Mr. Shapiro, who is 38 years old, says he wants to attract a family crowd with more modest roller coasters and kiddie rides. The new Dark Knight coaster at Six Flags Great Adventure in Jackson, N.J., tied to the latest Batman movie, cost about $7.5 million to build, compared with $20 million or so for giant coasters like the Goliath in Georgia. Its top speed is just 30 mph, less than half of Goliath's top speed. It's housed in a dark building, which makes it harder to notice how much smaller it is than its high-octane competitors.

 

"My strategy makes perfect sense," says Mr. Shapiro. "It's just whether we have enough money. So I need to make recognizable progress this year."

 

Six Flags was founded in Texas in 1961. Time Warner Inc. bought the company in 1991, then sold it in 1998 to Premier Parks, an Oklahoma-based park operator. Premier combined the two operations and took the company public later that year as Six Flags. The new company spent heavily on new rides, acquisitions and expansion into Canada, Mexico and Belgium. Its debt load ballooned.

 

Mr. Snyder, whose investment company was a large stockholder, began pushing in 2004 for Six Flags to bring in new management, sell off some parks, and begin going after families rather than thrill-seeking teenagers. "Stockholders would have been better off hiding their money under a mattress" than investing in the company under the existing management, Mr. Snyder wrote in a letter to Six Flag shareholders in October 2005, during the proxy battle. At the time, Six Flags shares were trading at about $7.25.

 

Raising the Price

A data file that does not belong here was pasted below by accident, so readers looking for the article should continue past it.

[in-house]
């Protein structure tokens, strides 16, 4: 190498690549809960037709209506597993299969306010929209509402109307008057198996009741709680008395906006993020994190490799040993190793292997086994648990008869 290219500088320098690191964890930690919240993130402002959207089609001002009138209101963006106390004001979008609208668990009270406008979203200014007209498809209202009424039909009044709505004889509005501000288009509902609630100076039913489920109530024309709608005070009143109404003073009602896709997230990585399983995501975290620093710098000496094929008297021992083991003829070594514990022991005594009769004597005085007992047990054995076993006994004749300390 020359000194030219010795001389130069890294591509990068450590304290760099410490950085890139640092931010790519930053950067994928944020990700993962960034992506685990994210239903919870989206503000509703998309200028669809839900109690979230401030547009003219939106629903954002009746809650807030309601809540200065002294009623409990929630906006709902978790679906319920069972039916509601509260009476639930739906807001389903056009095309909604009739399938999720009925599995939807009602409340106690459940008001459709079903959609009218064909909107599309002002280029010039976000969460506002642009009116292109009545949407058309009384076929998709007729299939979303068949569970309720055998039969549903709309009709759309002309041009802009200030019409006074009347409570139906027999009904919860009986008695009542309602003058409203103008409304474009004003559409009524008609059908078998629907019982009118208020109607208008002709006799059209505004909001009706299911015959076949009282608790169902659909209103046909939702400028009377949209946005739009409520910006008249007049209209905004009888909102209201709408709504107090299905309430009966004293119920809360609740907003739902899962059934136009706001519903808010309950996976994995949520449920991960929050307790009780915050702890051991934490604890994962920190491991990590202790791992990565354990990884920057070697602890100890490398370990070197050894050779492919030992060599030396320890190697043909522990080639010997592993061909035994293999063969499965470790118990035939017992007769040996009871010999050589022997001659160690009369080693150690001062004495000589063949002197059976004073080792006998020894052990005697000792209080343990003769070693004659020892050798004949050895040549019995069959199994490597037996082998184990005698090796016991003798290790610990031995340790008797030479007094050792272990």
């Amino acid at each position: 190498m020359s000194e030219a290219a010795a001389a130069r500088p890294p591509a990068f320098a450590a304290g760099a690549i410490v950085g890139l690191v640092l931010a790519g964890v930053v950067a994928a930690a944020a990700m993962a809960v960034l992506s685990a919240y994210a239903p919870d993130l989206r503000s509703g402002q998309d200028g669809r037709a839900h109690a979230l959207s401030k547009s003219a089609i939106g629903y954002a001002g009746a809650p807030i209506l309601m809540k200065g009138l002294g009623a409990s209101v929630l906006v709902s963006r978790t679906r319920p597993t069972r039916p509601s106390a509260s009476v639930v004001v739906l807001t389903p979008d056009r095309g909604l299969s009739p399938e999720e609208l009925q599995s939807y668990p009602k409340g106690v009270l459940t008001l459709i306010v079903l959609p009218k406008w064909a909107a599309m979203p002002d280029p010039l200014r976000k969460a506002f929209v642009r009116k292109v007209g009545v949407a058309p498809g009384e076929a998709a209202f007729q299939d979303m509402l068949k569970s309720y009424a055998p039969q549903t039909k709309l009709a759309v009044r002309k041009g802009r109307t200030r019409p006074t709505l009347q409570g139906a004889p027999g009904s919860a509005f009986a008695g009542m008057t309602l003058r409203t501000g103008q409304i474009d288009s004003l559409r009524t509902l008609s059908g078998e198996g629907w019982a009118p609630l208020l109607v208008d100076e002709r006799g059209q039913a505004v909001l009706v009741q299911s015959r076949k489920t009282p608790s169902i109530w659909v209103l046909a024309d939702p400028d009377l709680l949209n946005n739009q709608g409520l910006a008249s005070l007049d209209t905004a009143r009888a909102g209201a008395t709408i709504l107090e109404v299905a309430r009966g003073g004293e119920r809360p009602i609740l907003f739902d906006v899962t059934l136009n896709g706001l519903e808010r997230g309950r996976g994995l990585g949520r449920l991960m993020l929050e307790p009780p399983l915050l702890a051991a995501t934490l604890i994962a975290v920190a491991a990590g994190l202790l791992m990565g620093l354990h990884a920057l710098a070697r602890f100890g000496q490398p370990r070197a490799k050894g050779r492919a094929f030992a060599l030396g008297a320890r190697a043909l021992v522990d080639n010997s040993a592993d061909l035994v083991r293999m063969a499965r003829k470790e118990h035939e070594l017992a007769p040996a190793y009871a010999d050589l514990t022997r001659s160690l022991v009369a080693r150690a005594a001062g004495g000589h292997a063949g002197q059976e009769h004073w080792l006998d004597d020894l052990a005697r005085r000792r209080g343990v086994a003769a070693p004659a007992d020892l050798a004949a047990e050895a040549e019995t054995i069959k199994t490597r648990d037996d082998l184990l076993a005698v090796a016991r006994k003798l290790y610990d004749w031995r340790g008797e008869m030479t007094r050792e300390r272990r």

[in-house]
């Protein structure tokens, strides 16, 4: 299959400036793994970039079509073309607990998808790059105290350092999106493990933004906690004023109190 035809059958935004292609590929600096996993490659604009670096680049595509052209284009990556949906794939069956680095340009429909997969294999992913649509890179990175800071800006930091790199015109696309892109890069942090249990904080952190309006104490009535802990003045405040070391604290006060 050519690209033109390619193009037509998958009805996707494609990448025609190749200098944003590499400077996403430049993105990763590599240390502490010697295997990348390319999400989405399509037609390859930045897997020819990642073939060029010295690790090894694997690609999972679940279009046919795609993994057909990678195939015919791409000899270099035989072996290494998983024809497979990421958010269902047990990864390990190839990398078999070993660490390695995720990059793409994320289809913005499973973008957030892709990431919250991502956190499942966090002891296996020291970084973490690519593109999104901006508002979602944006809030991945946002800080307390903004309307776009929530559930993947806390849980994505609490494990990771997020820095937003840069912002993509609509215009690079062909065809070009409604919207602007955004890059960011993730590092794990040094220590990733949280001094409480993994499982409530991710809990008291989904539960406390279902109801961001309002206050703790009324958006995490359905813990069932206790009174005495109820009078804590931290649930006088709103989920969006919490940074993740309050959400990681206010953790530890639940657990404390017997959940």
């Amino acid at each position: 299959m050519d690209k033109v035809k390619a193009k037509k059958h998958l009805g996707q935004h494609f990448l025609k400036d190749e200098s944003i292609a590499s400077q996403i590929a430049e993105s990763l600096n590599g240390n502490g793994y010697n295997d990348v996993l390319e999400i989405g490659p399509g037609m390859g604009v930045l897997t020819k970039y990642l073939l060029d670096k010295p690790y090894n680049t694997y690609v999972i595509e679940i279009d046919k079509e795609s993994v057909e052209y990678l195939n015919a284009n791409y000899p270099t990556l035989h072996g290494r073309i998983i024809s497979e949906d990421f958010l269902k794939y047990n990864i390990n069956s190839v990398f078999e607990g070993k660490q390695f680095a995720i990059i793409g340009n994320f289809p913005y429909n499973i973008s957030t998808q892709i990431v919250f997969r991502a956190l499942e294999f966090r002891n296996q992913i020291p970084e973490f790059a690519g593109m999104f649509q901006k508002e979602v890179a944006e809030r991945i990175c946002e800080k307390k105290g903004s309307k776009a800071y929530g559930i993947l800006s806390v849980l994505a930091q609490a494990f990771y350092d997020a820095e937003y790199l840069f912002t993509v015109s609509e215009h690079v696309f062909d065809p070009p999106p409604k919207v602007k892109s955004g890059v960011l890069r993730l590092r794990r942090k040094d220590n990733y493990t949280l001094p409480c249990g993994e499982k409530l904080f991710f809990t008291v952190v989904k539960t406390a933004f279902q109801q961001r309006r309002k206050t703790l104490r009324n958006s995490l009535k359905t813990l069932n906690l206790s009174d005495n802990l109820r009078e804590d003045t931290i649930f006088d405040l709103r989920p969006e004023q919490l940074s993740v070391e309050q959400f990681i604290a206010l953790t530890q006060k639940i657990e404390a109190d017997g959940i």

After he took over as chairman, he recruited film producer Harvey Weinstein to fill a seat on the company's board, for his marketing prowess. Mr. Snyder had met Mr. Shapiro when ESPN was trying to lure the National Football League's Monday night games to the network. Impressed by Mr. Shapiro's marketing background, Mr. Snyder persuaded him to run Six Flags, and to bring a team of ESPN veterans with him.

 

In 2006, after cleaning up its parks and adding some new rides, management raised admission prices by $5 to $10, driving the ticket price to as high as $40 in some markets. But attendance dropped below 25 million in 2006, from 28.7 million in 2005. "Our lack of pricing power was really a big surprise to me," says Mr. Shapiro.

 

In 2006 and 2007, Six Flags sold 10 parks and a 100-acre lot in Houston for about $400 million, hundreds of millions less than anticipated, according to Mr. Speed, the company's CFO. Mr. Snyder had set a goal of trimming debt to less than $2 billion. But with the real-estate proceeds going to fund operations, the debt remained at $2.4 billion. Rivals such as Cedar Fair and Universal City Development Partners, whose theme parks include Universal Studios Florida, carry much smaller debt loads relative to their cash flow.

 

 

Mr. Shapiro hasn't wavered from his view that the old amusement-park formula -- build bigger and better roller coasters as often as possible -- isn't a money-maker. He says he's not overly interested in the typical teenage fans of such rides, who were once Six Flags' best customers. He is courting parents, young children and corporate groups, and is emphasizing rides tied to movies and cartoon characters, which can generate T-shirt and sweatshirt sales.

 

Six Flags used to spend $200 million or more a year on capital expenditures, mostly on new roller coasters and other rides. It has cut that figure to about $100 million a year, an amount Mr. Speed calls "sustainable."